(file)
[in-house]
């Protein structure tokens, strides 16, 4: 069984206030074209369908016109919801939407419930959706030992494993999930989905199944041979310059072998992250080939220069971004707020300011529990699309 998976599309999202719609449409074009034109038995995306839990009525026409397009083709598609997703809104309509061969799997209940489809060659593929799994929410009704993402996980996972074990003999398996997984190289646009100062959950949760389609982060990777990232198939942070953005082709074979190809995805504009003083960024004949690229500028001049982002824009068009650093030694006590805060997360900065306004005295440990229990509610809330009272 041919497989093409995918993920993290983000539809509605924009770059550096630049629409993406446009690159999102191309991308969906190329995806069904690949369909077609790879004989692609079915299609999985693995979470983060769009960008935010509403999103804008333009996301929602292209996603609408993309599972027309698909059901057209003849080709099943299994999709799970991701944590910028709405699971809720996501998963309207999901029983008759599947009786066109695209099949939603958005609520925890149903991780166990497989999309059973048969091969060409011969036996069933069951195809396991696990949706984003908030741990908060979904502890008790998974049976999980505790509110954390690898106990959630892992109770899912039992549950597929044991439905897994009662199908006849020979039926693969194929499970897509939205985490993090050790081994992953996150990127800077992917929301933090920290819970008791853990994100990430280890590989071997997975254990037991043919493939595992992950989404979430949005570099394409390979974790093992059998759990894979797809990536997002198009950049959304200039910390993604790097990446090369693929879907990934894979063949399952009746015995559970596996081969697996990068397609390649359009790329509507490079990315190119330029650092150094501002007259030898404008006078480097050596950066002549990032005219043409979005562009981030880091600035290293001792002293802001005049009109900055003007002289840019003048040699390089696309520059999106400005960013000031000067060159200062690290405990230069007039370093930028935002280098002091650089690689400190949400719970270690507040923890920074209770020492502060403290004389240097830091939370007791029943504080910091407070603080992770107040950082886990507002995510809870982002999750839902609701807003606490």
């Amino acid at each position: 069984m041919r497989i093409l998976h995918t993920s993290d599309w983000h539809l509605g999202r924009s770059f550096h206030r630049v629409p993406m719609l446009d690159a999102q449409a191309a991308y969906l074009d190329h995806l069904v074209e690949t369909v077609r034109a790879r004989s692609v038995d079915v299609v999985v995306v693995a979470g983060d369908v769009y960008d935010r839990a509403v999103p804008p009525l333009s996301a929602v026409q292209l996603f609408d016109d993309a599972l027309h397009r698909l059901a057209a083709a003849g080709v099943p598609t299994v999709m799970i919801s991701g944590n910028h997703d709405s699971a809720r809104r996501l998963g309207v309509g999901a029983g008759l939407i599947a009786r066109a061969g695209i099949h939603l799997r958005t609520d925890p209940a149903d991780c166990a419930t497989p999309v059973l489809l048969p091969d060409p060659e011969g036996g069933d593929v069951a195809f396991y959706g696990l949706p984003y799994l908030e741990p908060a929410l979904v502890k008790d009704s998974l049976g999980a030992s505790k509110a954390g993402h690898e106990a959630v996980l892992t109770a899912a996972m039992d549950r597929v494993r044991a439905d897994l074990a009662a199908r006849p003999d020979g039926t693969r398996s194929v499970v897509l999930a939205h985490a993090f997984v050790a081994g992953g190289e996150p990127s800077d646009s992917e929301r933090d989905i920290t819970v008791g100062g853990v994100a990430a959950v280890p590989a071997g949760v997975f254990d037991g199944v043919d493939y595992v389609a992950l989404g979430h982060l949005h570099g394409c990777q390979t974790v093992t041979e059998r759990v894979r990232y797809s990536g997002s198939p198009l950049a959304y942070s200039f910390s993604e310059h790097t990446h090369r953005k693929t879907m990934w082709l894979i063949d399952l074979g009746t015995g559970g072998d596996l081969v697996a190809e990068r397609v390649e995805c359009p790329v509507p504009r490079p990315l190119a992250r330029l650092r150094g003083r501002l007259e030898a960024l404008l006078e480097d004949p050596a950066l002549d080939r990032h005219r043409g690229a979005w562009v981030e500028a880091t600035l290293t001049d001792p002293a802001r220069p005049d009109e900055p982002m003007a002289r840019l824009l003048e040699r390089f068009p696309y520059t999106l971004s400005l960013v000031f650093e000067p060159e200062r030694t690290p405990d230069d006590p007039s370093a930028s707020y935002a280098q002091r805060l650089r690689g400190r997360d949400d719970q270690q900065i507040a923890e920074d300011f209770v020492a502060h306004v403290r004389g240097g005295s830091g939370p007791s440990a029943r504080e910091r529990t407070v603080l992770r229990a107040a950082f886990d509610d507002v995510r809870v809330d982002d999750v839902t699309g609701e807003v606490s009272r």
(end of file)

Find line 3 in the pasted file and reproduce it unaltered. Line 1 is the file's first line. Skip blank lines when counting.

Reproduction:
């Amino acid at each position: 069984m041919r497989i093409l998976h995918t993920s993290d599309w983000h539809l509605g999202r924009s770059f550096h206030r630049v629409p993406m719609l446009d690159a999102q449409a191309a991308y969906l074009d190329h995806l069904v074209e690949t369909v077609r034109a790879r004989s692609v038995d079915v299609v999985v995306v693995a979470g983060d369908v769009y960008d935010r839990a509403v999103p804008p009525l333009s996301a929602v026409q292209l996603f609408d016109d993309a599972l027309h397009r698909l059901a057209a083709a003849g080709v099943p598609t299994v999709m799970i919801s991701g944590n910028h997703d709405s699971a809720r809104r996501l998963g309207v309509g999901a029983g008759l939407i599947a009786r066109a061969g695209i099949h939603l799997r958005t609520d925890p209940a149903d991780c166990a419930t497989p999309v059973l489809l048969p091969d060409p060659e011969g036996g069933d593929v069951a195809f396991y959706g696990l949706p984003y799994l908030e741990p908060a929410l979904v502890k008790d009704s998974l049976g999980a030992s505790k509110a954390g993402h690898e106990a959630v996980l892992t109770a899912a996972m039992d549950r597929v494993r044991a439905d897994l074990a009662a199908r006849p003999d020979g039926t693969r398996s194929v499970v897509l999930a939205h985490a993090f997984v050790a081994g992953g190289e996150p990127s800077d646009s992917e929301r933090d989905i920290t819970v008791g100062g853990v994100a990430a959950v280890p590989a071997g949760v997975f254990d037991g199944v043919d493939y595992v389609a992950l989404g979430h982060l949005h570099g394409c990777q390979t974790v093992t041979e059998r759990v894979r990232y797809s990536g997002s198939p198009l950049a959304y942070s200039f910390s993604e310059h790097t990446h090369r953005k693929t879907m990934w082709l894979i063949d399952l074979g009746t015995g559970g072998d596996l081969v697996a190809e990068r397609v390649e995805c359009p790329v509507p504009r490079p990315l190119a992250r330029l650092r150094g003083r501002l007259e030898a960024l404008l006078e480097d004949p050596a950066l002549d080939r990032h005219r043409g690229a979005w562009v981030e500028a880091t600035l290293t001049d001792p002293a802001r220069p005049d009109e900055p982002m003007a002289r840019l824009l003048e040699r390089f068009p696309y520059t999106l971004s400005l960013v000031f650093e000067p060159e200062r030694t690290p405990d230069d006590p007039s370093a930028s707020y935002a280098q002091r805060l650089r690689g400190r997360d949400d719970q270690q900065i507040a923890e920074d300011f209770v020492a502060h306004v403290r004389g240097g005295s830091g939370p007791s440990a029943r504080e910091r529990t407070v603080l992770r229990a107040a950082f886990d509610d507002v995510r809870v809330d982002d999750v839902t699309g609701e807003v606490s009272r």